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By Mike Fisher

In order to best appreciate and understand the effects of trauma on people it is crucial to recognise the role played by different elements of our being and especially the relationship between them. The key elements could be summarised as follows:

  1. The role of the brain as the communication and control centre of the body. The complex structure of the brain controls organs and glands, holds our capacity to function, think, move, feel, react and undertake a myriad of tasks and activities. The brain is instrumental in the formation of memory, speech and language and in organising all the activities required for our survival. In crisis situations the more established (and more primitive) parts of the brain takeover and override the later (but more developed) parts of the brain. In trauma these can become the default positions.
  2. The nervous system is the communication network in the body. It has some pre-programmed (autonomic) parts of the system that are automatically triggered into action at the signals of danger.
  3. The neurotransmission system is a range of both simple and complex chemical messages that move between the brain, nervous system and body. Some of these neurotransmitters, steroids, hormones and peptides are responsible for very powerful reactions within us. Whilst there is often a feedback loop to stop us being flooded with unnecessary amounts of these chemicals these do not always work, especially if we have overwhelming experiences like trauma.
  4. The body is the container within which all our living activity takes place. It is not only made up of muscle and bone but also a range of life supporting organs and is covered with skin. The body plays a key role in registering and recording our experiences and in holding cellular memories within the millions of nerve cells that are present in every part of it. The body is therefore very significant in registering our experiences of trauma, containing the unresolved effects it has on us and in providing the sensations and movements that enable us to resolve and recover from traumatic stress.
  5. Our thoughts, consciousness, spirit and being all have a significant part to play in resourcing, resolving and recovering from trauma.

The world of therapy is still straddled between the dualistic thinking that dominated western approaches to understanding since the writings of Descartes and to incorporating the rapidly escalating insights and knowledge made available through brain imaging and neurobiology. Dualism is still widely reflected in the many "singular" modalities within the therapeutic world that put an emphasis upon "Cognition", "Behaviour" or "Emotions" as the prime focuses for change, with little recognition of the role of the "body" in the process or any regard to the role of the "spirit". It is without a doubt that nearly all modalities have something to offer the process of recovery, but until more holistic overviews are achieved, and more integrated approaches adopted, the potential of full recovery may not be realised or progress may be slower than necessary.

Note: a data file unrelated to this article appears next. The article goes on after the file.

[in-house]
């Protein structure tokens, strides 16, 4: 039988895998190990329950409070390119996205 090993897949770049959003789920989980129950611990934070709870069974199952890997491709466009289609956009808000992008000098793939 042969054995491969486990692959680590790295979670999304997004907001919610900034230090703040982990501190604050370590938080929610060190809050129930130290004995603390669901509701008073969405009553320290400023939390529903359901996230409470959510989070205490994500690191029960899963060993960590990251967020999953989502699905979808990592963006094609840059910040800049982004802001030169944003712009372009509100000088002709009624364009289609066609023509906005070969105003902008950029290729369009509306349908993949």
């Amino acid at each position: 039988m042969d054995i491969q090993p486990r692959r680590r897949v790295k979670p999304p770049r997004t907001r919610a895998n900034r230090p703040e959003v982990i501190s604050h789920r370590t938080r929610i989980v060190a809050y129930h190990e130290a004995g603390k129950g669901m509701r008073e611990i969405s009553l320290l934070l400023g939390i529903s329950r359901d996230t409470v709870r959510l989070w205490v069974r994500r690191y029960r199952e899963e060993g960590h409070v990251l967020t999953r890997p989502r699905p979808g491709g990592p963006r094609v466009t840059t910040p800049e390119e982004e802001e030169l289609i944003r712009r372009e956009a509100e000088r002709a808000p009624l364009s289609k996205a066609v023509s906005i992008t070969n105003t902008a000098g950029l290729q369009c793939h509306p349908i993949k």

There might be even greater danger in some Christian inspired counselling approaches that put a very strong emphasis upon Descartes' belief in the dominance of "thought, reason and the will" as that which makes us human, at the cost of understanding "what" may be happening for some people. This may well account for the number of survivors who emerge from those religious settings that have sought to help them, only to experience re-traumatisation. It is important to realise that it is not the intentions that were wrong only the understanding and interpretation of what was happening that was in error.

Hopefully with greater and increased awareness in both clinical and pastoral settings distress and re-traumatisation will be less common. We all need to have a commitment to continued professional development (CPD), have an open and enquiring mind, and to realise that what we understand or believe now may be different in a year or two's time as greater understanding emerges with new insights and knowledge.

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